Remove Your Roof

The BackBlast:



Good Mornings

Abe Vigodas

Imperial Walkers

Arm Circles

60 seconds OYO stretch

The Thang

Run the 1.4 mile loop and be back to the flags at 5:55 am


Flutter Kicks

Scissor Kicks


Big Boys


A Roof is a Man Made Thing – taken from Matthew McConaughey’s University of Houston commencement speech

January 3, 1993. NFL playoffs. Your Houston Oilers vs. Buffalo Bills. Oilers up 28–3 at halftime, 35–3 early in the 3rd. Frank Reich and the Bills come back to win 41–38 in overtime for one of the greatest comebacks in NFL history. Yeah, the Bills won, but they didn’t really beat the Oilers. The Oilers lost that game, they beat themselves.

Why? Because at halftime they put a ceiling, a roof, a limit on their belief in themselves, a.k.a the “prevent defense.” Maybe they started thinking about the next opponent at halftime, played on their heels, lost the mental edge the entire 2nd half and voila, they lost. In a mere 2 quarters defensive coordinator Jim Eddy went from being called DC OF THE YEAR and “the man first in line to be a HC next year” to a man without a job in the NFL.

You ever choked? You know what I mean, fumbled at the goal line, stuck your foot in your mouth once you got the microphone, had a brain freeze on the exam you were totally prepared for, forgot the punch line to a joke in front of four thousand graduating students at a University of Houston Commencement speech? Or maybe you’ve had that feeling of “Oh my God, life can’t get any better, do I deserve this?”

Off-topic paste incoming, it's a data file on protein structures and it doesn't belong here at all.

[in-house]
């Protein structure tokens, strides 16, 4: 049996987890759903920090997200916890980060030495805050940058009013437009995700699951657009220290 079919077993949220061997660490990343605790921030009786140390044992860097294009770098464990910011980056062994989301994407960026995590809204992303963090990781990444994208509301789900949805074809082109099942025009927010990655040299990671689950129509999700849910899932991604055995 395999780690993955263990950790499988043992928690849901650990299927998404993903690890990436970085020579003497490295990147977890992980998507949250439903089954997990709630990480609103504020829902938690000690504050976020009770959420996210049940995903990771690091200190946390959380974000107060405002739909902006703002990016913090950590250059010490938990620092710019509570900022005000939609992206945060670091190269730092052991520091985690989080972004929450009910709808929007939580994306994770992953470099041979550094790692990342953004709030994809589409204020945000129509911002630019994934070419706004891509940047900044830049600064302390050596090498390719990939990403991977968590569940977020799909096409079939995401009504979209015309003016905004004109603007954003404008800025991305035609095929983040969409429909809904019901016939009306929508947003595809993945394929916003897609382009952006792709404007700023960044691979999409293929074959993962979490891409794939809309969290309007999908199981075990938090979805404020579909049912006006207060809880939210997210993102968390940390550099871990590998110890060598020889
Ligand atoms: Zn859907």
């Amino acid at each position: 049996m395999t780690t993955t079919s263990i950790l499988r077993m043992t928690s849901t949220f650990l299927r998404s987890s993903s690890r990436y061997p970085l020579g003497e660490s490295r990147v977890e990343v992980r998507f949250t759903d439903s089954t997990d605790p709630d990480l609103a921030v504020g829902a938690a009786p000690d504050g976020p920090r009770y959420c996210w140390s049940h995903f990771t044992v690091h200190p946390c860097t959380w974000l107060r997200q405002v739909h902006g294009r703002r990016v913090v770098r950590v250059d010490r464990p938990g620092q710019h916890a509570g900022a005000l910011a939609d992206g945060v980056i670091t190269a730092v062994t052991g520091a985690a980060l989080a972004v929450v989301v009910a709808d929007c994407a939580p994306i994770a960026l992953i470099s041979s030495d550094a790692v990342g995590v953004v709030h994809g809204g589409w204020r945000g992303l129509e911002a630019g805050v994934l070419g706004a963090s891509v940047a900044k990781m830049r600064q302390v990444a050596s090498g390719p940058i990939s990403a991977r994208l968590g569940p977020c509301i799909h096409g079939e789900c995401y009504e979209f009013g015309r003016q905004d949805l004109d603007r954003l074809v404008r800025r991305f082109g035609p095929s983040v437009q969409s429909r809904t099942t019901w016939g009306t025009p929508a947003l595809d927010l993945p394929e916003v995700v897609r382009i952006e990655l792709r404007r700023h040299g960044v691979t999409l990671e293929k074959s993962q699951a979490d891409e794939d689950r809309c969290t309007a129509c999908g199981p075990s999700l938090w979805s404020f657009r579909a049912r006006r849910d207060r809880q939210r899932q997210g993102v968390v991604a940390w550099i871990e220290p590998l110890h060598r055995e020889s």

What happens when we get that feeling? We tense up, we have this outer body experience where we are literally seeing our self in the third person. We realize that the moment just got bigger than us. You ever felt that way? I have.

It’s because we have created a fictitious ceiling, a roof, to our expectations of ourselves, a limit— where we think it’s all too good to be true. BUT IT ISN’T. AND IT’S NOT OUR RIGHT TO SAY OR BELIEVE IT IS.

We shouldn’t create these restrictions on ourselves. A blue ribbon, a statue, a score, a great idea, the love of our life, a euphoric bliss. Who are we to think we don’t deserve or haven’t earned these gifts when we get them?

Not our right.

But if we stay in process, within ourselves, in the joy of the doing, we will never choke at the finish line. Why? Because we aren’t thinking of the finish line, we’re not looking at the clock, we’re not watching ourselves on the Jumbotron performing the very act we are in the middle of. No, we’re in process, the APPROACH IS THE DESTINATION… and we are NEVER finished.

Bo Jackson ran over the goal line, through the end zone and up the tunnel— the greatest snipers and marksmen in the world don’t aim at the target, they aim on the other side of it.

We do our best when our destinations are beyond the “measurement,” when our reach continually exceeds our grasp, when we have immortal finish lines.
When we do this, the race is never over. The journey has no port. The adventure never ends because we are always on our way. Do this, and let them tap us on the shoulder and say, “hey, you scored.” Let them tell you “You won.” Let them come tell you, “you can go home now.” Let them say “I love you too.” Let them say “thank you.”